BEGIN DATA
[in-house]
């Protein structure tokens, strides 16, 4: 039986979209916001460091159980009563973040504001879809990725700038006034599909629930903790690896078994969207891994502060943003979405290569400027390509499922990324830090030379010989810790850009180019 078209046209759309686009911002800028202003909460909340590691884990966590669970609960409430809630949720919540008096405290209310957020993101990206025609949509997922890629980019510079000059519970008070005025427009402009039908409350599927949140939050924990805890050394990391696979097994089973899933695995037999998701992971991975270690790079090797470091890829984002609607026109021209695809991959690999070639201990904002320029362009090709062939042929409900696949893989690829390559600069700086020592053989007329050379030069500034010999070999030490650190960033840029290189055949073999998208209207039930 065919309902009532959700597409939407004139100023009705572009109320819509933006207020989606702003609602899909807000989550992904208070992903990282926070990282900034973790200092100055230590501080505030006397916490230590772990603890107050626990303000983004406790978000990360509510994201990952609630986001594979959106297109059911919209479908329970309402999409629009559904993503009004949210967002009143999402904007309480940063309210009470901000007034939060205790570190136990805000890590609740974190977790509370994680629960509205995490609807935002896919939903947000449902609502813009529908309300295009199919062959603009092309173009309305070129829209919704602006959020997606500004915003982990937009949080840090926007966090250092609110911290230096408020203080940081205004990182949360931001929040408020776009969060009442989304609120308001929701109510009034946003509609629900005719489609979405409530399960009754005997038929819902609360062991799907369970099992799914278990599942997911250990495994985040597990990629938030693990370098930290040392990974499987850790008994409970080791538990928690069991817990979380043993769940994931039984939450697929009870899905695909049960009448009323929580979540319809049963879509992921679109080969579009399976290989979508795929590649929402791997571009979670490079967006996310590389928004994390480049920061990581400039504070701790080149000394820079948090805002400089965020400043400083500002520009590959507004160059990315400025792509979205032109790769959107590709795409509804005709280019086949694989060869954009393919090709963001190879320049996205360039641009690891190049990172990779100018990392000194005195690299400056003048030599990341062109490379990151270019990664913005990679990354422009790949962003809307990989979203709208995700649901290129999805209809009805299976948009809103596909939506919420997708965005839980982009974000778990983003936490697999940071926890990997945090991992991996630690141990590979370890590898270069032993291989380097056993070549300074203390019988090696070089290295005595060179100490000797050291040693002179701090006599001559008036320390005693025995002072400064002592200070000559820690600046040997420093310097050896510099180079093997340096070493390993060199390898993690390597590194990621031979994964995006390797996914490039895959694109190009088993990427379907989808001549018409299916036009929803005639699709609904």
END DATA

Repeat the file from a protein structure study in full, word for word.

[in-house]
């Protein structure tokens, strides 16, 4: 039986979209916001460091159980009563973040504001879809990725700038006034599909629930903790690896078994969207891994502060943003979405290569400027390509499922990324830090030379010989810790850009180019 078209046209759309686009911002800028202003909460909340590691884990966590669970609960409430809630949720919540008096405290209310957020993101990206025609949509997922890629980019510079000059519970008070005025427009402009039908409350599927949140939050924990805890050394990391696979097994089973899933695995037999998701992971991975270690790079090797470091890829984002609607026109021209695809991959690999070639201990904002320029362009090709062939042929409900696949893989690829390559600069700086020592053989007329050379030069500034010999070999030490650190960033840029290189055949073999998208209207039930 065919309902009532959700597409939407004139100023009705572009109320819509933006207020989606702003609602899909807000989550992904208070992903990282926070990282900034973790200092100055230590501080505030006397916490230590772990603890107050626990303000983004406790978000990360509510994201990952609630986001594979959106297109059911919209479908329970309402999409629009559904993503009004949210967002009143999402904007309480940063309210009470901000007034939060205790570190136990805000890590609740974190977790509370994680629960509205995490609807935002896919939903947000449902609502813009529908309300295009199919062959603009092309173009309305070129829209919704602006959020997606500004915003982990937009949080840090926007966090250092609110911290230096408020203080940081205004990182949360931001929040408020776009969060009442989304609120308001929701109510009034946003509609629900005719489609979405409530399960009754005997038929819902609360062991799907369970099992799914278990599942997911250990495994985040597990990629938030693990370098930290040392990974499987850790008994409970080791538990928690069991817990979380043993769940994931039984939450697929009870899905695909049960009448009323929580979540319809049963879509992921679109080969579009399976290989979508795929590649929402791997571009979670490079967006996310590389928004994390480049920061990581400039504070701790080149000394820079948090805002400089965020400043400083500002520009590959507004160059990315400025792509979205032109790769959107590709795409509804005709280019086949694989060869954009393919090709963001190879320049996205360039641009690891190049990172990779100018990392000194005195690299400056003048030599990341062109490379990151270019990664913005990679990354422009790949962003809307990989979203709208995700649901290129999805209809009805299976948009809103596909939506919420997708965005839980982009974000778990983003936490697999940071926890990997945090991992991996630690141990590979370890590898270069032993291989380097056993070549300074203390019988090696070089290295005595060179100490000797050291040693002179701090006599001559008036320390005693025995002072400064002592200070000559820690600046040997420093310097050896510099180079093997340096070493390993060199390898993690390597590194990621031979994964995006390797996914490039895959694109190009088993990427379907989808001549018409299916036009929803005639699709609904």